Book Review of “All the Devils are Here
The Hidden History of the Financial Crisis”
“Hell is empty and all the devils are here” - William Shakespeare - The Tempest
This brilliantly written book should be required reading for any registered voter in the USA. With all the misinformation “out there” about who and/or what caused the financial crisis, it is important to know where to go for answers. This book is “The Source.” The authors are Bethany McLean and Joseph Nocera. McLean was co author of the highly regarded book on the Enron crisis, “The Smartest Guys in the Room.” Nocera is an acclaimed financial writer for the New York Times. The authors’ mission is to tell the story accurately and honestly with no particular political agenda, to explain the complex in a way that can be understood by those not steeped in Wall Street “speak,” and to provide insight into the personalities and characteristics of the major players. The level of research evident in the book indicates to me that the authors were already well connected before they began their research for the book.
Why is the issue of the financial system meltdown important to those who follow the auto industry, and other sectors of the economy? In the late 1970's, consumption represented about 60% of the total economy. 30 years later, consumption was up to about 70%, despite the fact that the income of the middle class had remained stagnant during that time span. How did this occur? The additional consumption funding came from credit fueled primarily by “securitization.” Wall Street’s version of “securitization” had been invented and had grown to 40% of the total credit market by 2008. This expansion of credit fueled economic growth. When the mortgage backed securities market collapsed, it took down the entire securitization market including, credit cards, student loans, commercial loans, auto loans, dealer floor plan, and many other forms of credit. Losing a major portion of available auto credit and funding for dealer floor plan and working capital, pushed already shaky auto manufacturers over the brink, as auto sales slid and dealers dropped like flies. The resulting vicious cycle took the economy downward into recession. The Troubled Asset Relief Program (TARP) was all that stood between the economy and a major depression.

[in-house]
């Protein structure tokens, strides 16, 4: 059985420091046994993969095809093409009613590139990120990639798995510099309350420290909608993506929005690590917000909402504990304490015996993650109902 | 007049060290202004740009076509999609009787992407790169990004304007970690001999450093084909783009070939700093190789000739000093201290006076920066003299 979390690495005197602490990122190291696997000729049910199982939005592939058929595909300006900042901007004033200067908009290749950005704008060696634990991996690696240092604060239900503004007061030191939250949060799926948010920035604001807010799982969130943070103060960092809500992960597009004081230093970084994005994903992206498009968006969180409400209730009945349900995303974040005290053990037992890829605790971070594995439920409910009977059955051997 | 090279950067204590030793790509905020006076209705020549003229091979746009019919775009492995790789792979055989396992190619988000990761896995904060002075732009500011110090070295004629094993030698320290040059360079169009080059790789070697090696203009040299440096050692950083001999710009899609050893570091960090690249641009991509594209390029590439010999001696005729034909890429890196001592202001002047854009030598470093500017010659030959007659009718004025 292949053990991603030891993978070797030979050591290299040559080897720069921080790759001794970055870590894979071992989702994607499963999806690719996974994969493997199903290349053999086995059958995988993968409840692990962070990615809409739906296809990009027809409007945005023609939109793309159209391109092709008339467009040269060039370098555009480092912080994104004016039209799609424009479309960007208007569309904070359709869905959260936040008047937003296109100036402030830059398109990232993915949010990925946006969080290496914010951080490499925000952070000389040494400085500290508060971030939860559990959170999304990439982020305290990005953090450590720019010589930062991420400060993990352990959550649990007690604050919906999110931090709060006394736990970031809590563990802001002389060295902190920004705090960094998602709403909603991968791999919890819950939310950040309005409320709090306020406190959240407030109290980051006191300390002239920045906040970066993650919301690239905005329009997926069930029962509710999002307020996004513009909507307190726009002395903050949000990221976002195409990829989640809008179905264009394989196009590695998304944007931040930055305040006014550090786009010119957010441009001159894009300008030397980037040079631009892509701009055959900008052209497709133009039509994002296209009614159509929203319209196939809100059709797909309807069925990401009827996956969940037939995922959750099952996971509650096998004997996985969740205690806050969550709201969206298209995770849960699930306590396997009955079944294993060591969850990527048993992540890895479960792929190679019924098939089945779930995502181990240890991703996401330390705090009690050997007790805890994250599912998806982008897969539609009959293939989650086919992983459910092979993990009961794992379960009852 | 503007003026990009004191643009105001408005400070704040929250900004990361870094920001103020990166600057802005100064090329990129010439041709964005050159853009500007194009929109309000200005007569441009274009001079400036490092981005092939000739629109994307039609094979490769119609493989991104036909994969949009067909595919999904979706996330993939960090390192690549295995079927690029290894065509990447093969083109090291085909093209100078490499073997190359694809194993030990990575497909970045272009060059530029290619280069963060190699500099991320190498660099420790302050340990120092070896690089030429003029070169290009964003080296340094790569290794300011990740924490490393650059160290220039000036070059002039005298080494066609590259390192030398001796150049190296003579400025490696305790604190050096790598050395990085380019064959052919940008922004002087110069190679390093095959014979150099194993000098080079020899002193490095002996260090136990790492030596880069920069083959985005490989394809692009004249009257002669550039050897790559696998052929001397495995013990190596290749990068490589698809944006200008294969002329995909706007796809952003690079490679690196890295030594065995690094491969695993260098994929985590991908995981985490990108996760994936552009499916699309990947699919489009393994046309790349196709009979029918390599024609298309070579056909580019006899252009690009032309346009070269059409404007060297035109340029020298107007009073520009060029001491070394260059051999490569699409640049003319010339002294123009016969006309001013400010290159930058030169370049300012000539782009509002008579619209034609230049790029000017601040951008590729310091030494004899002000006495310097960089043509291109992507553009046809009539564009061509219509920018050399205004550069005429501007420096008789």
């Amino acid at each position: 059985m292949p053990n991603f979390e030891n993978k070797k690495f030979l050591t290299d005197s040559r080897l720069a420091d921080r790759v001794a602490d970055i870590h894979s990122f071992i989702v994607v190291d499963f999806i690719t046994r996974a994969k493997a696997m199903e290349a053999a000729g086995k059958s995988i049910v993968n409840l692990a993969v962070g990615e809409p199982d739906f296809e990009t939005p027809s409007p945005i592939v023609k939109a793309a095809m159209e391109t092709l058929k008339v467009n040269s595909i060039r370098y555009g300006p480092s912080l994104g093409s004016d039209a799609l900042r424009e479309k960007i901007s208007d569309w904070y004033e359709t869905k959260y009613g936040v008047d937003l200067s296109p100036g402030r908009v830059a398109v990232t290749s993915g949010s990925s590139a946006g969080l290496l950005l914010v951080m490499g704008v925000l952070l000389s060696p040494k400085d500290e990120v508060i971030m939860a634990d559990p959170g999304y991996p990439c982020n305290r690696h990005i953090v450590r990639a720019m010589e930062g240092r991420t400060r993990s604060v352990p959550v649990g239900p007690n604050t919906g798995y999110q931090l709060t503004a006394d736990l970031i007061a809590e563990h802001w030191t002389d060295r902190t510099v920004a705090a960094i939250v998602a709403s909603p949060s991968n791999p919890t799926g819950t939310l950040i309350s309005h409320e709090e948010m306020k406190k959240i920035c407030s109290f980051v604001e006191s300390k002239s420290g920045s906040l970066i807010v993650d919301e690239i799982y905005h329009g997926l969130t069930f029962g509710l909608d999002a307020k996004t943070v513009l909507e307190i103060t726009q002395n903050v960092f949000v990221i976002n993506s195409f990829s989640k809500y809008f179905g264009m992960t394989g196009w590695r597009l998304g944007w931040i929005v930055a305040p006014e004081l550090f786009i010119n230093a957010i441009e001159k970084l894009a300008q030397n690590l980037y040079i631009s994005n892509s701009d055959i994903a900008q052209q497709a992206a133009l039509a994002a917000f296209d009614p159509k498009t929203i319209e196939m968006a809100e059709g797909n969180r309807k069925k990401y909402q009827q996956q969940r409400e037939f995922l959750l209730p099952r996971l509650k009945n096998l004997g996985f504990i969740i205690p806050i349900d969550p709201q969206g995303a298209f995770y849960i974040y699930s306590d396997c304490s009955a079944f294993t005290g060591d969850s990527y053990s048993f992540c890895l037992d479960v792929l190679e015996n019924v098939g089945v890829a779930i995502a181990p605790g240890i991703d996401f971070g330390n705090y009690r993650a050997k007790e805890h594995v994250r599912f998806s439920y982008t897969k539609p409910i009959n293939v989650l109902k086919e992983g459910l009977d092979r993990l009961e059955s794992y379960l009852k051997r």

“Securitization” was the process that “allowed mortgages to be converted into a “bond” by combining numerous mortgages into one huge financial instrument. First, Wall Street invented “tranching” to divide up the securities into segments, typically three, based on the inherent risk each tranche entailed. This protected the highest risk level tranch from loss by paying off defaults from the lower rated tranches first. The next step was to devise “derivative” contracts to “insure” the risk. Based on derivative “insurance” like credit default swaps, Wall Street was now able to convince regulators that it was not necessary to “reserve capital” as a hedge against default claims. Now, if only they could get these securities rated AAA by rating agencies like Fitch and Moody, Wall Street nirvana could be achieved. Now junk could be sold around the world as high yield AAA rated securities. AAA is the rating equal to the rating of Treasury bills. To say the least, billions of dollars were made, huge bonuses paid, and many innocent people bilked.